Australian taxpayers will have to bear a burden of up to $150 million in costs to provide millions of phone subscribers to National Broadband Network (NBN) with back-up batteries.
As per estimates, as many as 11 million phone subscribers to NBN will require back-up batteries to make emergency calls during a power outage.
The McKinsey-KPMG implementation study into the NBN claims that around 2-4 million back-up batteries will be disposed of annually, putting an additional burden of $90-$150 million per year on the taxpayer.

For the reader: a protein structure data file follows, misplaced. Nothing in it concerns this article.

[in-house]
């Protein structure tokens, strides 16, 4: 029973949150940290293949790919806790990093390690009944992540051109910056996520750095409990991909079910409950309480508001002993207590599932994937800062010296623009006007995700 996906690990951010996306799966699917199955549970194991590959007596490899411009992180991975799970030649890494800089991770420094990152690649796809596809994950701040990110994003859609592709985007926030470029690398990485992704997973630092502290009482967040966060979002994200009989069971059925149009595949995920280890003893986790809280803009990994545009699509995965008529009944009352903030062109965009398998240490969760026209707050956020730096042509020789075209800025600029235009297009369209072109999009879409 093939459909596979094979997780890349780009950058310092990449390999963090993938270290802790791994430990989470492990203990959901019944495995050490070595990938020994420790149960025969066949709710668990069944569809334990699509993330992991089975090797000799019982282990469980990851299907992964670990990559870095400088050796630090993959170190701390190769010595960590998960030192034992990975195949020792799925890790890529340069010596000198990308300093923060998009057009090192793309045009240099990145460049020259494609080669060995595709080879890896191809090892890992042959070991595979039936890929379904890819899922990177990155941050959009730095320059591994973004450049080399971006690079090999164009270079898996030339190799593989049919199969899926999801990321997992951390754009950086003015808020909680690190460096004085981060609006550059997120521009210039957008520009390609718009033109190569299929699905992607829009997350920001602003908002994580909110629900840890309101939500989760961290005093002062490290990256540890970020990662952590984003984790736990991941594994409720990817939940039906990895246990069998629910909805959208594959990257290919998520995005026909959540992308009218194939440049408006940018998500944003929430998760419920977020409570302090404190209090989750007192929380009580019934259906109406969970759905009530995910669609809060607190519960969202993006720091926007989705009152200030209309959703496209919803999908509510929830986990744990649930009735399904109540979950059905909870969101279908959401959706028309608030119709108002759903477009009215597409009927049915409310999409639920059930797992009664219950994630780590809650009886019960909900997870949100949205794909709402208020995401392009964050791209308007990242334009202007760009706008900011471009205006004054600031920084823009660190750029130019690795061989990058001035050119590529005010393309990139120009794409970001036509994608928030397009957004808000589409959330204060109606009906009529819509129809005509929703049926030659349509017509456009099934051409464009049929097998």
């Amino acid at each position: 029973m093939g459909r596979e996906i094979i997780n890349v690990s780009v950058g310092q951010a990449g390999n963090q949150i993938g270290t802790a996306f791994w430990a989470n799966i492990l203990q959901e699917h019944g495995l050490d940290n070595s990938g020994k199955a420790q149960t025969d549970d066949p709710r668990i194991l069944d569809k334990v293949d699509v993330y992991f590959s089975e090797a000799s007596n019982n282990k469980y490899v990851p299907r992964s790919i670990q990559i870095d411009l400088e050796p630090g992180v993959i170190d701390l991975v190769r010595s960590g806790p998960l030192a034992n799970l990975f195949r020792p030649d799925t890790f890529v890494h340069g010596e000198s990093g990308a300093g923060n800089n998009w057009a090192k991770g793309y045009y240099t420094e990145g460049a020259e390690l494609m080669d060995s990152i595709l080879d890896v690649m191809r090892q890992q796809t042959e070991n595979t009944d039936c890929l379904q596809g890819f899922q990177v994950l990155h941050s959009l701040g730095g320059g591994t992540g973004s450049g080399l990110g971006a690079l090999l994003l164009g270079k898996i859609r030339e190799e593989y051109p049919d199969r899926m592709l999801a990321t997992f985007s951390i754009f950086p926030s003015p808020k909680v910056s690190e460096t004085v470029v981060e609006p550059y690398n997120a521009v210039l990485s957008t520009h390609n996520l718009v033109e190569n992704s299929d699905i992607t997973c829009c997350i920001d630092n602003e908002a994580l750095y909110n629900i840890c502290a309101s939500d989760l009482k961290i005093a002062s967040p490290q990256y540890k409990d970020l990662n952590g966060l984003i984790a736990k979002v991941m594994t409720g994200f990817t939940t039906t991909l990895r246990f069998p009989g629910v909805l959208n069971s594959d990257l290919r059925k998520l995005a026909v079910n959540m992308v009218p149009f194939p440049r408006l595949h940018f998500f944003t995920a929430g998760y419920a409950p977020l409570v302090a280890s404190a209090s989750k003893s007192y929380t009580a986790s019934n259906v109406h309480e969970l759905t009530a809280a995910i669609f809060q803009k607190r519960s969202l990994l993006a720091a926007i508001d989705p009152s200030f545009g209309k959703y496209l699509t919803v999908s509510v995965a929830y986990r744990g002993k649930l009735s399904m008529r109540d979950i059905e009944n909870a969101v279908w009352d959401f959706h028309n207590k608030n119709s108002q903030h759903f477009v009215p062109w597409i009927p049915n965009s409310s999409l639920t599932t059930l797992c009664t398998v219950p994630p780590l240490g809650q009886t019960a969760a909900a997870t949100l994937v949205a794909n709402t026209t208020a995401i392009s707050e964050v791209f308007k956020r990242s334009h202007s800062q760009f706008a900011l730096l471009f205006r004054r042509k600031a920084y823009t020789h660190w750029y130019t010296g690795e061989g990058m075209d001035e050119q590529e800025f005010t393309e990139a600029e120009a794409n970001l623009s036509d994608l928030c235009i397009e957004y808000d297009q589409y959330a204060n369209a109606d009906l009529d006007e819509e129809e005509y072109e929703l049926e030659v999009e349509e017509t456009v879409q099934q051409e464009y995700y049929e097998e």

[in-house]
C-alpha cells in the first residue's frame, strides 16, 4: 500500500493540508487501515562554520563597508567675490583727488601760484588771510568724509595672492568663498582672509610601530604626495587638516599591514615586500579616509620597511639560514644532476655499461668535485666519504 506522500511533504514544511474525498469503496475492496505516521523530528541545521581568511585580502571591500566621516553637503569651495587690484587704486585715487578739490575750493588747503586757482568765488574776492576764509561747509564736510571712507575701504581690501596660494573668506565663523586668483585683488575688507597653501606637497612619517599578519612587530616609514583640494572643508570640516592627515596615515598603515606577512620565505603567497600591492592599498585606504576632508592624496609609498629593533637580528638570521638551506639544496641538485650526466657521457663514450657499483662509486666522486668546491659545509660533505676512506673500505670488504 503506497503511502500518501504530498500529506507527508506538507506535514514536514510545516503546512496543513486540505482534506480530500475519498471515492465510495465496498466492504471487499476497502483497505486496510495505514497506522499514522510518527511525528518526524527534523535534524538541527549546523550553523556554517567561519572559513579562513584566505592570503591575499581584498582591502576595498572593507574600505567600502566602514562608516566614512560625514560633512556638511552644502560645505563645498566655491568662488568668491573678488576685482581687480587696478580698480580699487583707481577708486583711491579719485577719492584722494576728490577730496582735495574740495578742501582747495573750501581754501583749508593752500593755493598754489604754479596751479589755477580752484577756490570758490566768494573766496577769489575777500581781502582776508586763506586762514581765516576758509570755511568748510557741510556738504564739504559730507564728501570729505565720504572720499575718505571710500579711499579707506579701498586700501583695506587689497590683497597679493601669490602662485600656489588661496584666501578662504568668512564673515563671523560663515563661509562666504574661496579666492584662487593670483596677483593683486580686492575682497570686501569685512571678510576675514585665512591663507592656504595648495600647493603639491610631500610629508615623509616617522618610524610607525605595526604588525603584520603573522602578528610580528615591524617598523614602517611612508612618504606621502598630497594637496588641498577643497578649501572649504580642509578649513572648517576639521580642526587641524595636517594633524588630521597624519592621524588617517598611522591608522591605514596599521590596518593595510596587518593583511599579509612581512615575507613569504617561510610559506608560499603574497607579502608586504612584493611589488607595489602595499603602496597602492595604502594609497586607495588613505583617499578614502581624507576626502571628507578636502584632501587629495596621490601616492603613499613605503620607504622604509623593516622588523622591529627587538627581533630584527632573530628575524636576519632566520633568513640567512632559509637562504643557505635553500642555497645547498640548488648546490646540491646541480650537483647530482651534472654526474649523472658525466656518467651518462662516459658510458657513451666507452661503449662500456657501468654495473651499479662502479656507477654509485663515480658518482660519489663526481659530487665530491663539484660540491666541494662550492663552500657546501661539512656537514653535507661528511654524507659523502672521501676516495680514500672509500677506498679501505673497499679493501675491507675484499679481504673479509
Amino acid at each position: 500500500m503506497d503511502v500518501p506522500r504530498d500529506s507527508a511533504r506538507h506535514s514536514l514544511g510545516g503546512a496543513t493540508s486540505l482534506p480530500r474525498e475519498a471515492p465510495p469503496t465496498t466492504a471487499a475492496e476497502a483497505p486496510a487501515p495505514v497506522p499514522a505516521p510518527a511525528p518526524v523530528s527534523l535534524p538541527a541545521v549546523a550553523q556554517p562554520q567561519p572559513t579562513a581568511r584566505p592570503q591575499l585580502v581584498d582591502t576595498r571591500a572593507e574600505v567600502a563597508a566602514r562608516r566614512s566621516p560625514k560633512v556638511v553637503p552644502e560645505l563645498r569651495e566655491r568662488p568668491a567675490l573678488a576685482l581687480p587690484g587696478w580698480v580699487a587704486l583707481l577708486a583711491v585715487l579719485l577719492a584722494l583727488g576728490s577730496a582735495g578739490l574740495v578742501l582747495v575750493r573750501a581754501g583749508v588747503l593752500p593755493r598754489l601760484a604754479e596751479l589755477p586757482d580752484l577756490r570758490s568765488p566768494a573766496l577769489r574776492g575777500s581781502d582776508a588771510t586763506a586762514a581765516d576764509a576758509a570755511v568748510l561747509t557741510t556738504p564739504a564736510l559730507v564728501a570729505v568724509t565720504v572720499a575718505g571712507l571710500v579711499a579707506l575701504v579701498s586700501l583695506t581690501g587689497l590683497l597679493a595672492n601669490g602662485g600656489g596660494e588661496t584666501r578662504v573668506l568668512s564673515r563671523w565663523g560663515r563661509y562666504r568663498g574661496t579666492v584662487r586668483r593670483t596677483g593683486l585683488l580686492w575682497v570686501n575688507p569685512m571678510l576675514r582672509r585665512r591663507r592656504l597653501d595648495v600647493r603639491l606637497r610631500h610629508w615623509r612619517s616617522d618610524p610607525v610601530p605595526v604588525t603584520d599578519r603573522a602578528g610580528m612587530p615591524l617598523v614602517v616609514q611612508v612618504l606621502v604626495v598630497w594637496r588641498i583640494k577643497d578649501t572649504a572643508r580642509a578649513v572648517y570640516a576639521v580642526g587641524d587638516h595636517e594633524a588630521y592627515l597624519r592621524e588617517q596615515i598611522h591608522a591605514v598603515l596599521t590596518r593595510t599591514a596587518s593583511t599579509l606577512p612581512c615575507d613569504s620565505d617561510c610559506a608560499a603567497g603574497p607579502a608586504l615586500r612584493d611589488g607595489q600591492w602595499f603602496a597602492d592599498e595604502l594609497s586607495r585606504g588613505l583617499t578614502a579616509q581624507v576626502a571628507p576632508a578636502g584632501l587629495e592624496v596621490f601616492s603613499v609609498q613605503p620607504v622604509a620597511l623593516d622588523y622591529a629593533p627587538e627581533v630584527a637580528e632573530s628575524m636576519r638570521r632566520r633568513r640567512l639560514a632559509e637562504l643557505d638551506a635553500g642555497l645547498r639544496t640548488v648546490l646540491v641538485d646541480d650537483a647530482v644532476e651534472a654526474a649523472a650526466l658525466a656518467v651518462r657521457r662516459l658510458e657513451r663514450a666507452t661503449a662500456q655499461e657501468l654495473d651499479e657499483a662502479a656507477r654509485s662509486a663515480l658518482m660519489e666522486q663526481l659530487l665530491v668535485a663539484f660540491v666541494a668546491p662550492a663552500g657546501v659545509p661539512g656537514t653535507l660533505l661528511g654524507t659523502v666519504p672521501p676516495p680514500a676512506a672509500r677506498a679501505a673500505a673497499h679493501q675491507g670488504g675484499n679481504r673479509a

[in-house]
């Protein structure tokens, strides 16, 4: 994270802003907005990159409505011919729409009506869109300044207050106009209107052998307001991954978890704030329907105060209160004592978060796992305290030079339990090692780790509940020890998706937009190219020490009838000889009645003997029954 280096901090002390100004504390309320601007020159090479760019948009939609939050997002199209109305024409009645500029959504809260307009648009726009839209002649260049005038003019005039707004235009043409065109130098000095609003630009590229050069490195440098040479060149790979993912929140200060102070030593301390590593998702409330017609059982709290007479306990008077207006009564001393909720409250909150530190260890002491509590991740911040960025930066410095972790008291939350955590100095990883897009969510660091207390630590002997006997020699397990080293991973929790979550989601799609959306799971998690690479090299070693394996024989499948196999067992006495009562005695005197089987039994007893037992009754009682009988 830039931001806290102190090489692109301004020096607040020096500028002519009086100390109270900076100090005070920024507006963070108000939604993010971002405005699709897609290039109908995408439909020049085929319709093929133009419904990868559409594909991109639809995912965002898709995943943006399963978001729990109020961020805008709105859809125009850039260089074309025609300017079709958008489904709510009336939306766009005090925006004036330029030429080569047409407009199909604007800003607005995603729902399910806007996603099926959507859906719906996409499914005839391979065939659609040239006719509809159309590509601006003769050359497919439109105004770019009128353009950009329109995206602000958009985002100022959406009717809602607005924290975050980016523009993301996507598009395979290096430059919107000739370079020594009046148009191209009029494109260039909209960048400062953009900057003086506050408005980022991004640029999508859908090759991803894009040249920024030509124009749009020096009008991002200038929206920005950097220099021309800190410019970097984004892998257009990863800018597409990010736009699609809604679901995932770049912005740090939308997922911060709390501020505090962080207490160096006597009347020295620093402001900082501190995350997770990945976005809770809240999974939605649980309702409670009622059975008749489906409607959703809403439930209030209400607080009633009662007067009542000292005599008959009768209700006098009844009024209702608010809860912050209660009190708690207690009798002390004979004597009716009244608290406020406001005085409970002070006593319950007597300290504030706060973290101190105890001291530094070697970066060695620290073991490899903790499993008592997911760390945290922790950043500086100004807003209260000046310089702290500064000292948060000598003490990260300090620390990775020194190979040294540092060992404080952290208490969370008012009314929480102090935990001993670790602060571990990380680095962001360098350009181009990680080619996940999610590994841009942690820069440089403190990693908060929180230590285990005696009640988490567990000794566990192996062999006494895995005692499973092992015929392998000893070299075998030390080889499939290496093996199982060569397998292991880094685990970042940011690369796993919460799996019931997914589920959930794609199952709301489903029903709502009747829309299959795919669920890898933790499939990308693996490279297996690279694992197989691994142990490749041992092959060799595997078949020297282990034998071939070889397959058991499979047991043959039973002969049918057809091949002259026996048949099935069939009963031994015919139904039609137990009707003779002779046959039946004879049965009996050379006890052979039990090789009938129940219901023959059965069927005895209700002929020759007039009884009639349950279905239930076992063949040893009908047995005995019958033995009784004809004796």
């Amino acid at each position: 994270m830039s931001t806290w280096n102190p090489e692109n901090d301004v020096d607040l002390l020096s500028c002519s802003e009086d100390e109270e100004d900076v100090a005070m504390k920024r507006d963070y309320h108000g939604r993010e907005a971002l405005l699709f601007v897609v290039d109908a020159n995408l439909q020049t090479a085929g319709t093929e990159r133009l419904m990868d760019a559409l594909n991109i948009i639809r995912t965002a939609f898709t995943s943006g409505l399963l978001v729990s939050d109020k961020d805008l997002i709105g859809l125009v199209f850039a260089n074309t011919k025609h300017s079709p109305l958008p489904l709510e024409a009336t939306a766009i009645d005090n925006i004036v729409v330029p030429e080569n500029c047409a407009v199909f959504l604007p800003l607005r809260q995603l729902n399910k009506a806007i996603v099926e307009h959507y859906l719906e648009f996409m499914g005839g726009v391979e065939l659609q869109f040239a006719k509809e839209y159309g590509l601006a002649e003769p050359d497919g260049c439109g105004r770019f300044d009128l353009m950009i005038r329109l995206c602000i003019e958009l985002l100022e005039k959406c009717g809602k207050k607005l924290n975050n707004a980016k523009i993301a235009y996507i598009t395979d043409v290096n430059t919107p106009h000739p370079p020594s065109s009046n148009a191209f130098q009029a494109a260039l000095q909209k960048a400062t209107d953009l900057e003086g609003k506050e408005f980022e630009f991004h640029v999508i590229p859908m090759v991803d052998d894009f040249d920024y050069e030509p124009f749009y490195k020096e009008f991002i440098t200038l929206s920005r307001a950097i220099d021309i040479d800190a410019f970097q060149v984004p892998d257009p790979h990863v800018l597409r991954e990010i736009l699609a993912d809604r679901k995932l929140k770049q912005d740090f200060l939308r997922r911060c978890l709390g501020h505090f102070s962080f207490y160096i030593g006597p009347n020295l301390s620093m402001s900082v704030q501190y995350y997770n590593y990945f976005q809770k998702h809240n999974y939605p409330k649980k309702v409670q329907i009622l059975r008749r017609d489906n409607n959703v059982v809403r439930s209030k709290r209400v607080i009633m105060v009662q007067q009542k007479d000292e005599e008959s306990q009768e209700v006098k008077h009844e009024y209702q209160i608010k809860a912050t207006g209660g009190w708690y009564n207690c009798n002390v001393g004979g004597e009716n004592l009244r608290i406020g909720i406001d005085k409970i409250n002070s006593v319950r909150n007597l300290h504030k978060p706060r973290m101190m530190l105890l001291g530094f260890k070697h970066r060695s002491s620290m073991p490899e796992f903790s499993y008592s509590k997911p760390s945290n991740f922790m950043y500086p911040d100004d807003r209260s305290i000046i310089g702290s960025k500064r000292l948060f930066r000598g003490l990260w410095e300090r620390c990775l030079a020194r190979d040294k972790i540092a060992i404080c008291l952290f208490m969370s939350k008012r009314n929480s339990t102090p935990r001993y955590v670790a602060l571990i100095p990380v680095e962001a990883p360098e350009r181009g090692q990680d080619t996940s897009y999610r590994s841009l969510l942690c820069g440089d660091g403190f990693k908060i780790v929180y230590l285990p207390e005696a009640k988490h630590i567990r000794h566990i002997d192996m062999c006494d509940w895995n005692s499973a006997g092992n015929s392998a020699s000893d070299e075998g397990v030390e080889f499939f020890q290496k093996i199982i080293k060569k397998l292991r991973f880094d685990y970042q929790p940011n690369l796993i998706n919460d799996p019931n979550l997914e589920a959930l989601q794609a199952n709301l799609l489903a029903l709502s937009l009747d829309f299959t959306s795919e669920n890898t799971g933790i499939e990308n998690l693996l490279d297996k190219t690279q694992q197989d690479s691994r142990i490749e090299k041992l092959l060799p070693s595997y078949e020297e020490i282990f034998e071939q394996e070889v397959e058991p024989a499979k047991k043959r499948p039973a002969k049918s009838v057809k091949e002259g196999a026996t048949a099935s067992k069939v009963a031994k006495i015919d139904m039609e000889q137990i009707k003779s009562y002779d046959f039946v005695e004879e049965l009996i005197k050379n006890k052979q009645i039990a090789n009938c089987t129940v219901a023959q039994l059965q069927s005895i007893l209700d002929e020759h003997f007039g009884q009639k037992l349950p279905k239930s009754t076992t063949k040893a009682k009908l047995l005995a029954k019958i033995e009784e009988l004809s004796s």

Describing the costs, the implementation study stated, "This estimate is based on a high-quality sealed lead acid battery, which costs approximately $40 and has an operational life of three to five years."
The costs were estimated based on discounted wholesale rates for lead batteries of between 66-79 per cent. It may also be noted here that the implementation study's $43 billion costing of the NBN didn't include the cost of a power-supply unit to house the batteries.
In addition, the study recommended that back-up batteries should not be made mandatory as it would trigger the environmental hazards of battery disposal.
Overall, taxpayers will have to pay for around $26 billion of the total spending for the intended high-speed broadband project, NBN.
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